By Brian Feinzimer
By Charles Lam
By Joel Beers
By LP Hastings
By Dave Barton
By LP Hastings
By Joel Beers
Whether you still cling to dreams that should have died years ago, haven’t picked up a baseball mitt in 40 years, or just have a hankering to play the grand ol’ game in an organized fashion, here are three avenues: The Pacific Coast Baseball League (www.pcbl.org) is for serious ballplayers. How serious? You pay $200 to play 10 games in this semi-professional, adult baseball league that includes more than 2,500 players, all of whom hope to post eye-raising stats to get the attention of minor-league teams that actually pay them to play. The National Adult Baseball Association (www.dugout.org), the largest amateur-baseball organization in the country, has a big Orange County presence, with an open league for anyone, along with 25-and-over, 35-and-over, 45-and-over and 55-and-over leagues, most with advanced, intermediate and recreational divisions. The Men’s Senior and Adult Baseball League of Southern California (www.socalmsbl.com) offers three leagues—18-and-over, 25-and-over and 38-and-over—split into two divisions based on skill level. Nine Orange County regional parks also offer baseball diamonds for more casual play. Visit www.ocparks.com for a more complete list.
It’s a staple of the Summer X-Games and even an Olympic-medal sport, but BMX riding got its start on courses just like the Orange Y. Opened in 1977, it’s the longest-running operational BMX track in the United States. And though the sport has long outgrown the confines of this dirt track, some of the roots that helped anchor its growth into a global phenomenon are found in these hills, jumps and banks. Races are held Sundays, Wednesdays and Fridays. 2241 E. Palmyra, Orange, (714) 502-2269; www.orangeybmx.com.
Though the professional scope of the sport of bodyboarding in the United States doesn’t match that of Australia, where pros can draw as much as $100,000 in salaries, “there are probably more bodyboarders in Orange County than anywhere else in the world,” says Ron Ziebell, who owns Alternative Surf in Seal Beach. One of the rare sports that a rank beginner can immediately enjoy, but takes hard-core professionals years to master, bodyboarding is superior to surfing, Ziebell says, “because there are waves that surfers can’t ride that we can. Fast and heavy waves aren’t good for them because they don’t have time to get on their boards, but since we’re on our bellies, we can ride the barrel and tunnel deep inside and come out of it. Nothing beats the adrenalin rush of bodyboarding.” The best place for beginners is 40th Street in Newport Beach, which is all bodyboarding all the time. For advanced bodyboarders, check out Salt Creek in Laguna Beach. For the truly advanced, there’s the notorious Wedge in Newport Beach. Lessons at Alternative Surf are $85 for beginners, and boards range from $35 to $250. Alternative Surf, 330 Main St., Ste. D, Seal Beach, (562) 881-3781; www.alternativesurf.com.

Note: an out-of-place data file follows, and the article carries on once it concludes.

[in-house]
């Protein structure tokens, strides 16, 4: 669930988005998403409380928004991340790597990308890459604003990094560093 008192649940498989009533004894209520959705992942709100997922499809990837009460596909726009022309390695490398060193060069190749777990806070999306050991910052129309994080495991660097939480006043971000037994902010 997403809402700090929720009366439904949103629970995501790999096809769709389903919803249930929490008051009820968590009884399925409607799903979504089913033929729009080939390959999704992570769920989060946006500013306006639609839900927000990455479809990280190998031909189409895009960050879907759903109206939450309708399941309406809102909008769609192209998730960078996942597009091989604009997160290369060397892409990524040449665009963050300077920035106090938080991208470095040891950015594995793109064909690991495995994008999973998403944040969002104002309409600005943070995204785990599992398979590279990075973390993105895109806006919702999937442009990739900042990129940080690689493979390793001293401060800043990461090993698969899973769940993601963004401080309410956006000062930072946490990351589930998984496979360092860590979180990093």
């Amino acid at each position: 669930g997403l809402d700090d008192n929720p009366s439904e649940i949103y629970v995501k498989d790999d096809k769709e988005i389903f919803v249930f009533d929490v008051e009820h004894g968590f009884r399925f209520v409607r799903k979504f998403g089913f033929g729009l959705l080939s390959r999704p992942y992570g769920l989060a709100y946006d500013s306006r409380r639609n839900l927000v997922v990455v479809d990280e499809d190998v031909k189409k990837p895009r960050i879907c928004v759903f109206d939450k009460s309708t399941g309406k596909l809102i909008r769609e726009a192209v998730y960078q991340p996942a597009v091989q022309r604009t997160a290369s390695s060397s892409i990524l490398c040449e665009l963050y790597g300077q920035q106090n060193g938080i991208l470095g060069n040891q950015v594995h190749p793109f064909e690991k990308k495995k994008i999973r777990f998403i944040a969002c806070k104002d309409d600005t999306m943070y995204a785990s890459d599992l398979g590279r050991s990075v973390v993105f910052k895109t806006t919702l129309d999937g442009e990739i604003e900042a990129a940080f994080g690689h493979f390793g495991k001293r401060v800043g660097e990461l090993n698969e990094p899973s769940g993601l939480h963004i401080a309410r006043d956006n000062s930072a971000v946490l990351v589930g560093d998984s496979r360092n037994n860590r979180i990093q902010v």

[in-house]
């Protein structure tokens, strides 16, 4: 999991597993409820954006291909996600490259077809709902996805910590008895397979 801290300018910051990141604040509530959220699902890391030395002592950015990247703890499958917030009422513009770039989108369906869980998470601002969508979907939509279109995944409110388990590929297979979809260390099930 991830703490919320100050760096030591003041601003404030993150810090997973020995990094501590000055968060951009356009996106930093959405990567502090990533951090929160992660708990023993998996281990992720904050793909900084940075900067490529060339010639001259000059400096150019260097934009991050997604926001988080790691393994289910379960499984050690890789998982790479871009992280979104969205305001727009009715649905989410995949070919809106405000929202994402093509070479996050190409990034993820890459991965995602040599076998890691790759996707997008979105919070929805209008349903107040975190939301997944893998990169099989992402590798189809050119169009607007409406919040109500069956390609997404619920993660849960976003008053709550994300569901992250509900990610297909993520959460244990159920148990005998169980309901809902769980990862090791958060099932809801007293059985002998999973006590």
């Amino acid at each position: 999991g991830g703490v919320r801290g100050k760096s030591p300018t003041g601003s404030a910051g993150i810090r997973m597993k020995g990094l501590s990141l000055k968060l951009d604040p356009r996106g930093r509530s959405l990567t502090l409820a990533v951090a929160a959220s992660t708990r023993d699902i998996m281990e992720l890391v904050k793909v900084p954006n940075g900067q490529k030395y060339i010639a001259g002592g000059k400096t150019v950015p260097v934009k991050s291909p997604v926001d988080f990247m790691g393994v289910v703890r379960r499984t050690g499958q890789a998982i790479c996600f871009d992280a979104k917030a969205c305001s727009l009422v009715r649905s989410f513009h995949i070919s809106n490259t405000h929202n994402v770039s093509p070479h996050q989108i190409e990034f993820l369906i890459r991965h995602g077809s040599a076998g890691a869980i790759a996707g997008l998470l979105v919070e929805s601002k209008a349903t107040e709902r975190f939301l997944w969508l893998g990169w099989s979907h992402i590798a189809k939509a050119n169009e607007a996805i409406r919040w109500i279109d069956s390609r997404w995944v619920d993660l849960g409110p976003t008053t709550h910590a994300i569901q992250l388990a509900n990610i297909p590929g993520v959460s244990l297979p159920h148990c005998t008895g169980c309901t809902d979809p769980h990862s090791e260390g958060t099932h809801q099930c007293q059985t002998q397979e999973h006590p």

Before pitching a tent, you face that eternal only-in-Orange County dilemma: to beach, or not to beach? Seems like a gimme, but then you realize how much you’ll need to hustle or grease ranger palms to score a fire ring with an ocean view. Most marquee state-beach campgrounds, such as Doheny in Dana Point and Bolsa Chica in Huntington Beach, are almost entirely booked through the summer. But Crystal Cove State Park—in El Moro Canyon, inland from Newport Beach’s glorious Crystal Cove State Beach—has spots open for $25 per day. You’ll have to hike 3 miles to your campsite, where you’ll rough it without trash cans or running water, but that’s part of the fun. For more family-friendly amenities, including hosted nature hikes and the ever-thrilling threat of wildfires, try county-run Caspers Wilderness Park off the Ortega Highway in South County. Base rate for a site is only $15 per night, but be sure to factor in the mental cost of smuggling booze in canteens. State park reservations can be made through reserveamerica.com. For Caspers Park, go to ocparks.reserveworld.com.
Nothing screams summer like a 1,000-pound, aromatic giant animal continually swishing flies away from its enormous butt with its tail. And no place is better to hop on the back of a horse than the Huntington Central Park Equestrian Center. For $55, you can take a guided tour along the trails of the 25-acre facility. If you’re part of a party, you can even whack a horse with a stick for only $25. For reals! Of course, it’s a candy-filled piñata, but it’s the thought that counts. If you’re more interested in watching highly skilled horse riders, the center is the site for several exhibitions during the summer, including the June 13 Cowboy Challenge Clinic and the Surf City Cowboy Challenge, which benefits an equine rescue group, on Aug. 14 and 15. 18381 Golden West Dr., Huntington Beach, (714) 848-6565; www.hcpec.com.